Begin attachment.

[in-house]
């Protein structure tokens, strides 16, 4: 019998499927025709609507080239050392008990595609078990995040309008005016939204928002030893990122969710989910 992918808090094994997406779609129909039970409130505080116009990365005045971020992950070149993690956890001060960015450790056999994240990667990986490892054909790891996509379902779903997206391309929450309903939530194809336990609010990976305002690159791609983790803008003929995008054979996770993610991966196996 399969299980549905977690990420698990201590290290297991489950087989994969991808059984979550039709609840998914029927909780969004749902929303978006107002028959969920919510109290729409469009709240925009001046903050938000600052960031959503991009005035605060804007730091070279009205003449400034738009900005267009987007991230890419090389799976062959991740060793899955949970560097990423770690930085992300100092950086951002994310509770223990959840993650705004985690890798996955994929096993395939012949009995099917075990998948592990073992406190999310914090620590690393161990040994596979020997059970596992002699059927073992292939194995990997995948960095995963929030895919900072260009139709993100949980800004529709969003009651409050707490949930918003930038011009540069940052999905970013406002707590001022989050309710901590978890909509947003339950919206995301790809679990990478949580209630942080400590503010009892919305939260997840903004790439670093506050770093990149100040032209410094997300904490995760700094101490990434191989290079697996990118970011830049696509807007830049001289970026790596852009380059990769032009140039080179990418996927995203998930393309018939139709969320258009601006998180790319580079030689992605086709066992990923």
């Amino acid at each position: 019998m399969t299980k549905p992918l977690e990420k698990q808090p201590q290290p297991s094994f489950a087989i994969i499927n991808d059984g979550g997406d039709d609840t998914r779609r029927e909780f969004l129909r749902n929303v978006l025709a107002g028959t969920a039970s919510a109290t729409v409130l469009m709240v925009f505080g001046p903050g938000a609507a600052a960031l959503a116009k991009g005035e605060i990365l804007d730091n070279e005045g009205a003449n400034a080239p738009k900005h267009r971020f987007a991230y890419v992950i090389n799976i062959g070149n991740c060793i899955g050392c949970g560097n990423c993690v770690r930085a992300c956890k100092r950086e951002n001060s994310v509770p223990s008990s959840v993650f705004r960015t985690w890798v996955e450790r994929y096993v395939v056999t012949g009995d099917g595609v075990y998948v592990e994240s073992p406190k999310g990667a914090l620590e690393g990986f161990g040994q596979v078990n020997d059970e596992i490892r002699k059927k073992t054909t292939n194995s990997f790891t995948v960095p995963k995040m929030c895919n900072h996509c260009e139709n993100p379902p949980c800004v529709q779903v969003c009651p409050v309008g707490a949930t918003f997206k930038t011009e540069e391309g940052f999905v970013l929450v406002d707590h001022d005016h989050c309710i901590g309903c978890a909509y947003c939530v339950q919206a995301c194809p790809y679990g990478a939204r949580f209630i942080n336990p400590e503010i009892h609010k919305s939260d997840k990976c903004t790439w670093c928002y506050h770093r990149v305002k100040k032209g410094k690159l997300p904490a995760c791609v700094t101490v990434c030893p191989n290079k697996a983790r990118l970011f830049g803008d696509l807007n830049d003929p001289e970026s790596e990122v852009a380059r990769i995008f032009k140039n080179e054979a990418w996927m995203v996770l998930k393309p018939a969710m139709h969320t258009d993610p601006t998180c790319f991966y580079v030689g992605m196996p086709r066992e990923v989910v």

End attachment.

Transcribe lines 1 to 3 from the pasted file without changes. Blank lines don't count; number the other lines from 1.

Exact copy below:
[in-house]
């Protein structure tokens, strides 16, 4: 019998499927025709609507080239050392008990595609078990995040309008005016939204928002030893990122969710989910 992918808090094994997406779609129909039970409130505080116009990365005045971020992950070149993690956890001060960015450790056999994240990667990986490892054909790891996509379902779903997206391309929450309903939530194809336990609010990976305002690159791609983790803008003929995008054979996770993610991966196996 399969299980549905977690990420698990201590290290297991489950087989994969991808059984979550039709609840998914029927909780969004749902929303978006107002028959969920919510109290729409469009709240925009001046903050938000600052960031959503991009005035605060804007730091070279009205003449400034738009900005267009987007991230890419090389799976062959991740060793899955949970560097990423770690930085992300100092950086951002994310509770223990959840993650705004985690890798996955994929096993395939012949009995099917075990998948592990073992406190999310914090620590690393161990040994596979020997059970596992002699059927073992292939194995990997995948960095995963929030895919900072260009139709993100949980800004529709969003009651409050707490949930918003930038011009540069940052999905970013406002707590001022989050309710901590978890909509947003339950919206995301790809679990990478949580209630942080400590503010009892919305939260997840903004790439670093506050770093990149100040032209410094997300904490995760700094101490990434191989290079697996990118970011830049696509807007830049001289970026790596852009380059990769032009140039080179990418996927995203998930393309018939139709969320258009601006998180790319580079030689992605086709066992990923």
């Amino acid at each position: 019998m399969t299980k549905p992918l977690e990420k698990q808090p201590q290290p297991s094994f489950a087989i994969i499927n991808d059984g979550g997406d039709d609840t998914r779609r029927e909780f969004l129909r749902n929303v978006l025709a107002g028959t969920a039970s919510a109290t729409v409130l469009m709240v925009f505080g001046p903050g938000a609507a600052a960031l959503a116009k991009g005035e605060i990365l804007d730091n070279e005045g009205a003449n400034a080239p738009k900005h267009r971020f987007a991230y890419v992950i090389n799976i062959g070149n991740c060793i899955g050392c949970g560097n990423c993690v770690r930085a992300c956890k100092r950086e951002n001060s994310v509770p223990s008990s959840v993650f705004r960015t985690w890798v996955e450790r994929y096993v395939v056999t012949g009995d099917g595609v075990y998948v592990e994240s073992p406190k999310g990667a914090l620590e690393g990986f161990g040994q596979v078990n020997d059970e596992i490892r002699k059927k073992t054909t292939n194995s990997f790891t995948v960095p995963k995040m929030c895919n900072h996509c260009e139709n993100p379902p949980c800004v529709q779903v969003c009651p409050v309008g707490a949930t918003f997206k930038t011009e540069e391309g940052f999905v970013l929450v406002d707590h001022d005016h989050c309710i901590g309903c978890a909509y947003c939530v339950q919206a995301c194809p790809y679990g990478a939204r949580f209630i942080n336990p400590e503010i009892h609010k919305s939260d997840k990976c903004t790439w670093c928002y506050h770093r990149v305002k100040k032209g410094k690159l997300p904490a995760c791609v700094t101490v990434c030893p191989n290079k697996a983790r990118l970011f830049g803008d696509l807007n830049d003929p001289e970026s790596e990122v852009a380059r990769i995008f032009k140039n080179e054979a990418w996927m995203v996770l998930k393309p018939a969710m139709h969320t258009d993610p601006t998180c790319f991966y580079v030689g992605m196996p086709r066992e990923v989910v």